COLORS: How would you describe Baile funk to someone who hasn’t heard it before?
MC Dricka: Baile funks—the name of both the musical genre and the parties where it is played—are places where you can be yourself. You can meet a lot of different types of people at these parties because they are free to attend. They’re places for happiness and for dancing. Dancing is what funk is all about.
COLORS: Can you remember the first time you heard funk or went to a Baile funk party? What was the experience like?
MCD: I was introduced to funk by some school friends. It amazed me. I loved the beat and how it made me want to move. Funk is different to hip-hop. Hip-hop only makes you want to move your head and arms, whereas funk is something you move your whole body to. I never used to like dancing because I’m quite a shy person. This all changed when I started listening to funk.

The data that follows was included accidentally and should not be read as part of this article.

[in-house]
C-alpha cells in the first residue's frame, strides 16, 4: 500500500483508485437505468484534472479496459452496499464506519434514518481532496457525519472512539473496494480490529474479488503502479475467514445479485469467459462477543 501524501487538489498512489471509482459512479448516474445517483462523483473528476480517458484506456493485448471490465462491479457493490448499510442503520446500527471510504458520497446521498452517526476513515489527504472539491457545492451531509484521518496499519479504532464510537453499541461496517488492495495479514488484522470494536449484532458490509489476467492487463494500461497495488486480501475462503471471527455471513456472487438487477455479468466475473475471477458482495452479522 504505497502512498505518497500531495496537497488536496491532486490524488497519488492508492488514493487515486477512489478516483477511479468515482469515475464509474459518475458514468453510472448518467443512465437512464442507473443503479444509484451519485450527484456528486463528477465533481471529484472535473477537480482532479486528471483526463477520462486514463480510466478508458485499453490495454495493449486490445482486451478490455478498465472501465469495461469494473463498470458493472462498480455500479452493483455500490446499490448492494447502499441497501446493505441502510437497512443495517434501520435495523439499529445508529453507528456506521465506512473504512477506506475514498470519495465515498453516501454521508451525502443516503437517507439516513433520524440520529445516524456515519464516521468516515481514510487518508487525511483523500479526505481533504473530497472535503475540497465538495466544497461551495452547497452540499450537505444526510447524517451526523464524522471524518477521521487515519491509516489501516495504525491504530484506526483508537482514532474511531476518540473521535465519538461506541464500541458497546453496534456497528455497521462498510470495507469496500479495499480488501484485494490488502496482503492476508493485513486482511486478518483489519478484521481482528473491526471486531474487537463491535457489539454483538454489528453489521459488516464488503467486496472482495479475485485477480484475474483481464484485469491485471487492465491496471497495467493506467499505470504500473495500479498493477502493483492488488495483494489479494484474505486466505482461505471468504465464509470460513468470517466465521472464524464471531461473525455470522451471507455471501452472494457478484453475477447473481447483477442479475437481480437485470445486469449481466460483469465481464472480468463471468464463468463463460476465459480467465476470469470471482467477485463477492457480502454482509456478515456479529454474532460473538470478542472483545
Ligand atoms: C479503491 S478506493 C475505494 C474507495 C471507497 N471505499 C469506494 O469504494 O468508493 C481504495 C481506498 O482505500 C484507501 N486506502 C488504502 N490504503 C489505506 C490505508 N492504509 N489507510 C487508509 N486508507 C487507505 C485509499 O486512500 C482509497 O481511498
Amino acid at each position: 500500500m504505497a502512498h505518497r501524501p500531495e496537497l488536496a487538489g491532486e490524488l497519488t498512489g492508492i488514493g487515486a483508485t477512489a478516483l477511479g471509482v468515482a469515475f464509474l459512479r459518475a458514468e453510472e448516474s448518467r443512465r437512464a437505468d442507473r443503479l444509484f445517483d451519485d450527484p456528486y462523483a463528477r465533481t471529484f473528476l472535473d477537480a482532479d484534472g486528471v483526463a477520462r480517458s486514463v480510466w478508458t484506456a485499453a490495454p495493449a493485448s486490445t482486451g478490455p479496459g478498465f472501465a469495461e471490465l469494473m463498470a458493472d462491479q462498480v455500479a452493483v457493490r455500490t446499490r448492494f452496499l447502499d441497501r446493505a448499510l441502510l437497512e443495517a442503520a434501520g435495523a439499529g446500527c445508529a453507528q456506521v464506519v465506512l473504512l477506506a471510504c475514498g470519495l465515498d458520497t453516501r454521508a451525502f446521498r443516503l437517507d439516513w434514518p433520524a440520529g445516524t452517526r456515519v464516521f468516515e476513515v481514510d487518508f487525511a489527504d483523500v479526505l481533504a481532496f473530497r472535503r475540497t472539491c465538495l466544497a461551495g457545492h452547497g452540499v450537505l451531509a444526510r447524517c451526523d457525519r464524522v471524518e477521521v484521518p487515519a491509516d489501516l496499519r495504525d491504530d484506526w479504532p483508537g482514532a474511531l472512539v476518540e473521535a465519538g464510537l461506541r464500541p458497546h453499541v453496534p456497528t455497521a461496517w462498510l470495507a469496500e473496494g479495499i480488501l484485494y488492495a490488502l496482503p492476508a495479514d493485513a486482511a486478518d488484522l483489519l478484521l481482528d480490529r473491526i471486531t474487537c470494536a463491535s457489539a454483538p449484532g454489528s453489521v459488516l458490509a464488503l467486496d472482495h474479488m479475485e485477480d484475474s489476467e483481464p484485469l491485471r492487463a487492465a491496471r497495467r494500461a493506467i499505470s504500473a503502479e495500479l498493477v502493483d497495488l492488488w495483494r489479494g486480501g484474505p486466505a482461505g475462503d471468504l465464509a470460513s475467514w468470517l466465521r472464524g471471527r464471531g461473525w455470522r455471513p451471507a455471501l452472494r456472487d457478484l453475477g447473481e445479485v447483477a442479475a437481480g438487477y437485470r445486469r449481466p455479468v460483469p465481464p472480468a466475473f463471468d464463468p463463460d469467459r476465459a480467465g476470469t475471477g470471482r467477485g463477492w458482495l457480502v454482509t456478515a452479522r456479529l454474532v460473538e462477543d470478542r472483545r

COLORS: When did you decide to make your own funk music?
MCD: There’s a holiday in Brazil on 12th October called the day of the children. One year during this celebration, I went to an event in my community where a lot of MCs were performing. I thought it was amazing, especially when I realised that most of the singers were around the same age as me. I decided to go backstage to meet them. When we got talking, they invited me to be part of Liga do Funk, an association in Sao Paulo giving free music classes and focusing on artistic development. This was where I learnt how to write music, how to sing, and how to perform on a stage. This was the beginning of the MC Dricka everyone knows today.
COLORS: Funk is often referred to as a male dominated music scene. Were there many female MCs that inspired you when you started out?
MCD: There were a few that were becoming big, like LUDMILLA. There was also Tati Quebra Barraco, MC Carol, and MC Marcelly. These women were my reference.